On Aug. 4, activists won a victory in the ongoing fight to defend Friendship Park on the California-Mexico border. After outrage and protests by local activists and concerned community members, U.S. Customs and Border Protection commissioner Chris Magnus ordered a halt to the construction of the double border wall that would effectively close the park.
Friendship Park is a binational park that was constructed in 1971 to serve as a reuniting place for families that are separated by the U.S.-Mexico border and racist U.S. immigration policies. The park has been under constant attack.
Authorities used the COVID-19 pandemic as an excuse to shut down the park. Since 1994, families separated by the border have only been able to see and touch each other through tiny holes in a 14-mile metal fence. Then, on July 5, the Biden-Harris administration announced plans to construct two 30-foot walls across the entrance of Friendship Park, initially proposed by Donald Trump.
Community responds with rally at Border Patrol HQ
On July 26, the Friends of Friendship Park coalition responded by holding a rally outside Border Patrol’s headquarters in Chula Vista, California. Members of the Sunrise Movement San Diego, the Party for Socialism and Liberation, Detention Resistance and others participated. Chants such as, “Whose park is it? Our park,” and “Make friends, not walls!” rang throughout the headquarters as supporters marched outside the entrance.
Members of several organizations spoke about the history of Friendship Park, militarized borders and the impact of colonialism in San Diego and across the world. Zach Farber from PSL San Diego said, “We need to fight to finish friendship park and then make many, many more … These borders are here as a vestige of colonialism and a part of the neocolonial way that the U.S. loves to do things.”
The Friends of Friendship Park coalition met with Border Patrol officials on July 27 to debate the future of Friendship Park. The community’s request for a pedestrian bridge was ignored and the coalition was only shown renderings — not even a blueprint — of the planned construction.
The meeting concluded with the Border Patrol telling the community that the plan to put up the two 30-foot walls would continue as planned, but the request to pause construction would be taken to Department of Homeland Security Secretary Alejandro Mayorkas. Various community organizations and public officials support the call to stop the construction of the new walls and ultimately open up Friendship Park. Now the construction has been stopped.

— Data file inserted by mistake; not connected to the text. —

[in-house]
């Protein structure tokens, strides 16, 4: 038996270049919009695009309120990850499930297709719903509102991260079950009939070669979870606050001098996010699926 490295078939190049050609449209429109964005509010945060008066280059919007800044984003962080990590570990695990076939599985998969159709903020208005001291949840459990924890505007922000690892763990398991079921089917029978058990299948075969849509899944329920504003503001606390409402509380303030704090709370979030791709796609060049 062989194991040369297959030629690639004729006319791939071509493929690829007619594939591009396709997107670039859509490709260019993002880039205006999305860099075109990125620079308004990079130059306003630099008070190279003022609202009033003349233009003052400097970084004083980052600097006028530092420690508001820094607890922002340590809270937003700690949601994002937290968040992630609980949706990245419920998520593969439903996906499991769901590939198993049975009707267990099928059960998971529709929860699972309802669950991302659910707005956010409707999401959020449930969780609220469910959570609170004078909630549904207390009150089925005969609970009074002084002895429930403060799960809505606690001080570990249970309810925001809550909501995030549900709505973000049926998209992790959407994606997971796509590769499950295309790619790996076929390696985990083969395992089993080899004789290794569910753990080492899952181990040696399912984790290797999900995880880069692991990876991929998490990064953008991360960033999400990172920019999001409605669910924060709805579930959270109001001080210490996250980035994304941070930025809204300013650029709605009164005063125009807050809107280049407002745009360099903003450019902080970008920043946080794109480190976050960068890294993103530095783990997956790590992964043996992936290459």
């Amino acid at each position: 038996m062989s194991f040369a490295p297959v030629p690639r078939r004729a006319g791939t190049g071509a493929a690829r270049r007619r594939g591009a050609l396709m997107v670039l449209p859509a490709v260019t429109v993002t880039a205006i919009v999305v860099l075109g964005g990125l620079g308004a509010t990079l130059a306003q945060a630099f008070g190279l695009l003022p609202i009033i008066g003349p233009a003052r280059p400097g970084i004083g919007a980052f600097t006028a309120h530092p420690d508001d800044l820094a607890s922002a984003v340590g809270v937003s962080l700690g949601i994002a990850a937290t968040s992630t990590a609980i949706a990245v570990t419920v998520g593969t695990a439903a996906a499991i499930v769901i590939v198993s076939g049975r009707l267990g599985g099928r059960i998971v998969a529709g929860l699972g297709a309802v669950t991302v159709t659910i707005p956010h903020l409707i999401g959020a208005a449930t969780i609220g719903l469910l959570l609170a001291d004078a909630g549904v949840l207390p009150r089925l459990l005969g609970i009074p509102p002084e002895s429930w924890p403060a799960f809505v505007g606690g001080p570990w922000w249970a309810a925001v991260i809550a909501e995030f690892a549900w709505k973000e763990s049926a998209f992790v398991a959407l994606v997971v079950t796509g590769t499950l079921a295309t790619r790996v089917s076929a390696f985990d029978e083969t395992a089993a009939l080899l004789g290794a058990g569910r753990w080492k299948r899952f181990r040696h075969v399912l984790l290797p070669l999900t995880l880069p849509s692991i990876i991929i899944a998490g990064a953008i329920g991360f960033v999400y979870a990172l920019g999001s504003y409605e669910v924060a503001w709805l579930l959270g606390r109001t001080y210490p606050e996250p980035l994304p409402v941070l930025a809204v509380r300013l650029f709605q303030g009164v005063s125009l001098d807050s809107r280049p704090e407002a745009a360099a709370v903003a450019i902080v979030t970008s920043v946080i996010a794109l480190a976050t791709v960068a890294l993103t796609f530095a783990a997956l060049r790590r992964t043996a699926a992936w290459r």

Liberation News spoke with Dan Whitman from the Friends of Friendship Park. “Friendship Park recognizes that we are one community and gives people the chance to get to know each other across these societal and political impositions,” Whitman pointed out.
Before the coronavirus pandemic, the park was only open on the weekends and for limited hours. The park was closed in February 2020, long before any other shutdowns in the United States. It remains closed despite a nearby park, Border Field State Park, opening up to the public last year.
Border Patrol claimed the closures were due to insufficient personnel, walls in need of repair and COVID-19 concerns. In a University of California San Diego study, researchers found that the border wall height led to an “unprecedented number of injuries and deaths” as people try to cross into the United States. This is the direct result of militarized borders and an immigration policy that terrorizes migrants and creates conditions in other countries which force people to leave their homes.
While construction of the double border wall is at least temporarily halted, the struggle to save Friendship Park continues. Local activists are demanding the removal of the metal fence and the construction of a binational garden for native plants as well.
There will be a Friends of Friendship Park stakeholders summit at the end of August, where community members can come up with potential solutions to save the park. For ongoing updates follow @friendshipparkusmx on Instagram.